For the most part, Jimi Hendrix amp settings aren’t terribly difficult to figure out, especially when you consider that guitar players have continued building on his innovation, sound and style, even decades after his death.
He’s certainly one of the greatest of all time and, as a result, many guitarists have imitated his tone.
If you’re wanting to do the same, perhaps to play "Purple Haze" or "Voodoo Child", what are the best settings to use?
We’ll start by taking a look at some supplemental resources, Hendrix’s own gear from 1969.
What Jimi Hendrix Used
As for the amp settings, I think it's helpful to get a feel for what Hendrix was playing back in the '60s. Guitar gear was vastly different then, which means the way we approach our own rig as an emulation tool should be informed by a knowledge of Jimi's physical setup.
Those two elements did most of the heavy lifting.
What I Used
The gear I have to work with is vastly different. Though with the info I gleaned from the Guitar Tricks course and the settings I've compiled in this article, I was still able to get fairly close.
Now, back to Hendrix's gear.
One thing that clearly marked his setup was its simplicity.
If you were looking for something even modestly complicated, you’re going to be disappointed. That is, unless you have a thing for RadioShack-style cable splitters and coiled guitar cables.
Hendrix used Marshall Superlead amplifiers, fuzz effects (mostly the Fuzz Face) and little else.
He had two of these amps and a stack of Marshall speaker cabinets to go along with his fuzz and wah pedal.
When I was dialing in settings, I used a Boss DS-1 distortion to mimic the classic fuzz tone Hendrix used. It's not perfect, but fairly close since the DS-1 has more of a vintage lean to its overdrive.
Since we don’t have a lot of consensus on how Hendrix had his EQ set, some speculation is necessary.
I’ll use the Amplitube 4 app to illustrate below.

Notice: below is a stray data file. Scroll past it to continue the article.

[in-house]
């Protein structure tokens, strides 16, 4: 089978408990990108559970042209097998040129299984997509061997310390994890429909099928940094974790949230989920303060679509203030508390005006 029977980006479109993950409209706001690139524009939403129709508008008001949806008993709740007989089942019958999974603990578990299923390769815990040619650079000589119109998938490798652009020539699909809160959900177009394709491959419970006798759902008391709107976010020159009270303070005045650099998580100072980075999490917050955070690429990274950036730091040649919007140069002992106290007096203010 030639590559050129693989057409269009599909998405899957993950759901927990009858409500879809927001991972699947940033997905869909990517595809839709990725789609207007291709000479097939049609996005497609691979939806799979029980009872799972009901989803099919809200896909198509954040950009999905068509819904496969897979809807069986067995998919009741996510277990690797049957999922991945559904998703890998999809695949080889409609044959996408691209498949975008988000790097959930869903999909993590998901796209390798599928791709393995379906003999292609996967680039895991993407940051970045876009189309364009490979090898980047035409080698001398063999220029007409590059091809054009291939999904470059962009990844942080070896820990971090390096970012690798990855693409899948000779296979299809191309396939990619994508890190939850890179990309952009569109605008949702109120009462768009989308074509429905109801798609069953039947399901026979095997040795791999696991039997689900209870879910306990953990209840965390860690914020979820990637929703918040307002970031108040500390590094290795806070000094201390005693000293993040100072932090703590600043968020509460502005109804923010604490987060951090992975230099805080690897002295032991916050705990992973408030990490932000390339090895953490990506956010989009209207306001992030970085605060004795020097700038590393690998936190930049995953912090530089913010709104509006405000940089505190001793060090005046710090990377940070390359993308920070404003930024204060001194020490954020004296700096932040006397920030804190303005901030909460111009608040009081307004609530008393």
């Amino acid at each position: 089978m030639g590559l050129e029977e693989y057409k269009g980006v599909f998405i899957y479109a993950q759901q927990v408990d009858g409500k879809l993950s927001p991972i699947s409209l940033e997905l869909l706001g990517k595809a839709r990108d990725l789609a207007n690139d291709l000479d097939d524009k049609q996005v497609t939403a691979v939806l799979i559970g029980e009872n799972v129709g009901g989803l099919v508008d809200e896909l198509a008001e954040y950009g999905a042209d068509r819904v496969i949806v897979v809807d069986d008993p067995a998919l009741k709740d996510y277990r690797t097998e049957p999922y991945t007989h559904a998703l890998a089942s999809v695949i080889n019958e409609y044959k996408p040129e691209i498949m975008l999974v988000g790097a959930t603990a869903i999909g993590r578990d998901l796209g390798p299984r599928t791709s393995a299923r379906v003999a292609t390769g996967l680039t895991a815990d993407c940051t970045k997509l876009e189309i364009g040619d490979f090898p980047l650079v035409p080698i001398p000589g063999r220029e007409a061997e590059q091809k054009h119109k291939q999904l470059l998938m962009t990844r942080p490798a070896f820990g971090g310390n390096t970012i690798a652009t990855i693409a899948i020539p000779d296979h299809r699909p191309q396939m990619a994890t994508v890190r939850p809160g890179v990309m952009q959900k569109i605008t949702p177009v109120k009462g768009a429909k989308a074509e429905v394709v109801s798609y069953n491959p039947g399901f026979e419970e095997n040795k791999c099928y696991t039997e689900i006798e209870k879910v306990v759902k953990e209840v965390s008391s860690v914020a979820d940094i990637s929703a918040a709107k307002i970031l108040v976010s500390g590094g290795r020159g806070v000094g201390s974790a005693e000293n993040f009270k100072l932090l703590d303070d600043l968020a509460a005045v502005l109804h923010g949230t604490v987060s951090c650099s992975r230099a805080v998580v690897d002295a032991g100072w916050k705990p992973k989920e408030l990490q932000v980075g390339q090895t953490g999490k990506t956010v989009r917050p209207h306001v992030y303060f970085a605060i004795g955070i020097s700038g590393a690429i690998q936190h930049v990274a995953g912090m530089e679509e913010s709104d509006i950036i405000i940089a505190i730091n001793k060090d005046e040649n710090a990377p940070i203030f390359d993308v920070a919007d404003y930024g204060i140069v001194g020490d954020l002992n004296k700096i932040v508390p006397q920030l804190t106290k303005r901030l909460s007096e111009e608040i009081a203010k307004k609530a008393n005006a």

Jimi Hendrix Amp Settings by the Numbers
You can see from the Hendrix Guitar.com Rig page that Jimi used two 100-watt Marshall amps with four speaker cabs.
If you want to get your distortion from your amp and not a pedal, turn the gain knob up to around seven or eight to mimic the saturated distortion tone that Hendrix was known for.
Here’s how I’ve set the rest of the EQ:
How your amp’s gain will serve the Hendrix sound is hard to tell, because Hendrix generally got his distortion from the classic fuzz sound (more on that below).
Aim for a heavy distortion that still has some classic rock tonality pushing through.
Hendrix played with a lot of distortion, but he didn’t sound "heavy" the way modern guitar players do. There was still a nice balance in his EQ between highs and lows, whereas today's guitar players tend to gravitate towards distortion with more bass and low-end punch.
Make sure you find that balance when considering how much gain to dial in on your amplifier or pedal.
Gain: 7 / Bass: 8 / Mids: 5 / Treble: 5 / Reverb: 3
Jimi Hendrix Effects
Dunlop eventually released a Hendrix signature version of the Fuzz Face.
Despite the fact that Hendrix never used the big muff pedal, it’s a fairly accurate representation of his distortion.
Either one can generate an extremely authentic Hendrix-style fuzz.
Combining the above dials with a Marshall amplifier and one of these two pedals is your best bet for getting an accurate Jimi Hendrix sound.
If you have different gear (like I do), spend some time adjusting the dials on your distortion for high gain and an even balance between the bass and treble end of your EQ. Also, make sure that you don't overpower or "cloak" your amp's tone with your pedal.
Settings for both should be complimentary.
Got more info on the Jimi Hendrix tone?
Leave your thoughts in the comments below if you know something I don't.
Insider info, thoughtful contribution or any kind of "hey, what about this" thoughts are all beneficial to me and future readers.
Flickr Commons Image Courtesy of mirjoran